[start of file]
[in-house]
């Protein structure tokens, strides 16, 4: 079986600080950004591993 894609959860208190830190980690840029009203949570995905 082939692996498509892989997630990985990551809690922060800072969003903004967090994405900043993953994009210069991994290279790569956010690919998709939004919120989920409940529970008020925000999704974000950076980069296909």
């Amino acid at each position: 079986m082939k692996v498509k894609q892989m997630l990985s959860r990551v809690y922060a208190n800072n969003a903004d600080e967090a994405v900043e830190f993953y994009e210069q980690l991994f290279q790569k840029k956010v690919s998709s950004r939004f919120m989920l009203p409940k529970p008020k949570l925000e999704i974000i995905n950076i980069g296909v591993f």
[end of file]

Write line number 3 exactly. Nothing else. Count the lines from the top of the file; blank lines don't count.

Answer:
């Amino acid at each position: 079986m082939k692996v498509k894609q892989m997630l990985s959860r990551v809690y922060a208190n800072n969003a903004d600080e967090a994405v900043e830190f993953y994009e210069q980690l991994f290279q790569k840029k956010v690919s998709s950004r939004f919120m989920l009203p409940k529970p008020k949570l925000e999704i974000i995905n950076i980069g296909v591993f």